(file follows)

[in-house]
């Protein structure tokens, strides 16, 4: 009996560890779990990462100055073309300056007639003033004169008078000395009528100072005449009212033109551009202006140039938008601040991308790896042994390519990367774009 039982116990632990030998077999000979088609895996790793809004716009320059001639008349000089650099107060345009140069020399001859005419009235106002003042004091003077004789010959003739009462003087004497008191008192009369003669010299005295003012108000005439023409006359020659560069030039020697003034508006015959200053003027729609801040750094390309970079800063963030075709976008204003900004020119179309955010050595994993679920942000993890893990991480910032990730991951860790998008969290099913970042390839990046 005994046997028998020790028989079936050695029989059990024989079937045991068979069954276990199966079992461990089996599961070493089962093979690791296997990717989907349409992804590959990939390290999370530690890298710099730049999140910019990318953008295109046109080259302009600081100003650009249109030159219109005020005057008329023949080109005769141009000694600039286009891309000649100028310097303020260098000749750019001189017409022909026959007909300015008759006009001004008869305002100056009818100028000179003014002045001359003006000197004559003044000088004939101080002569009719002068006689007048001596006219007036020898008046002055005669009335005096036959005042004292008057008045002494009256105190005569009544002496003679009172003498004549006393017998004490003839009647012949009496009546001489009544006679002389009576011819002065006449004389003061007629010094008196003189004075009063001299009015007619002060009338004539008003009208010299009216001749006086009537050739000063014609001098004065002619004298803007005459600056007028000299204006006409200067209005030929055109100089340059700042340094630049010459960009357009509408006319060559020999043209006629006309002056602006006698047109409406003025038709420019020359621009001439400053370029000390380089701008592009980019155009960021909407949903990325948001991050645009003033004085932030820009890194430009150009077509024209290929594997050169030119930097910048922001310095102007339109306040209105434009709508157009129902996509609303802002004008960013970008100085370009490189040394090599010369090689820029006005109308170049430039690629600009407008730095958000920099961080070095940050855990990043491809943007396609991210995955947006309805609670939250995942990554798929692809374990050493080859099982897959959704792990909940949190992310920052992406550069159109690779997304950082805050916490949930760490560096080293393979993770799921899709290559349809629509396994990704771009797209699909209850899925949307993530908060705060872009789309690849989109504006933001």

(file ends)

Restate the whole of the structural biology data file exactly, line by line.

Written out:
[in-house]
């Protein structure tokens, strides 16, 4: 009996560890779990990462100055073309300056007639003033004169008078000395009528100072005449009212033109551009202006140039938008601040991308790896042994390519990367774009 039982116990632990030998077999000979088609895996790793809004716009320059001639008349000089650099107060345009140069020399001859005419009235106002003042004091003077004789010959003739009462003087004497008191008192009369003669010299005295003012108000005439023409006359020659560069030039020697003034508006015959200053003027729609801040750094390309970079800063963030075709976008204003900004020119179309955010050595994993679920942000993890893990991480910032990730991951860790998008969290099913970042390839990046 005994046997028998020790028989079936050695029989059990024989079937045991068979069954276990199966079992461990089996599961070493089962093979690791296997990717989907349409992804590959990939390290999370530690890298710099730049999140910019990318953008295109046109080259302009600081100003650009249109030159219109005020005057008329023949080109005769141009000694600039286009891309000649100028310097303020260098000749750019001189017409022909026959007909300015008759006009001004008869305002100056009818100028000179003014002045001359003006000197004559003044000088004939101080002569009719002068006689007048001596006219007036020898008046002055005669009335005096036959005042004292008057008045002494009256105190005569009544002496003679009172003498004549006393017998004490003839009647012949009496009546001489009544006679002389009576011819002065006449004389003061007629010094008196003189004075009063001299009015007619002060009338004539008003009208010299009216001749006086009537050739000063014609001098004065002619004298803007005459600056007028000299204006006409200067209005030929055109100089340059700042340094630049010459960009357009509408006319060559020999043209006629006309002056602006006698047109409406003025038709420019020359621009001439400053370029000390380089701008592009980019155009960021909407949903990325948001991050645009003033004085932030820009890194430009150009077509024209290929594997050169030119930097910048922001310095102007339109306040209105434009709508157009129902996509609303802002004008960013970008100085370009490189040394090599010369090689820029006005109308170049430039690629600009407008730095958000920099961080070095940050855990990043491809943007396609991210995955947006309805609670939250995942990554798929692809374990050493080859099982897959959704792990909940949190992310920052992406550069159109690779997304950082805050916490949930760490560096080293393979993770799921899709290559349809629509396994990704771009797209699909209850899925949307993530908060705060872009789309690849989109504006933001």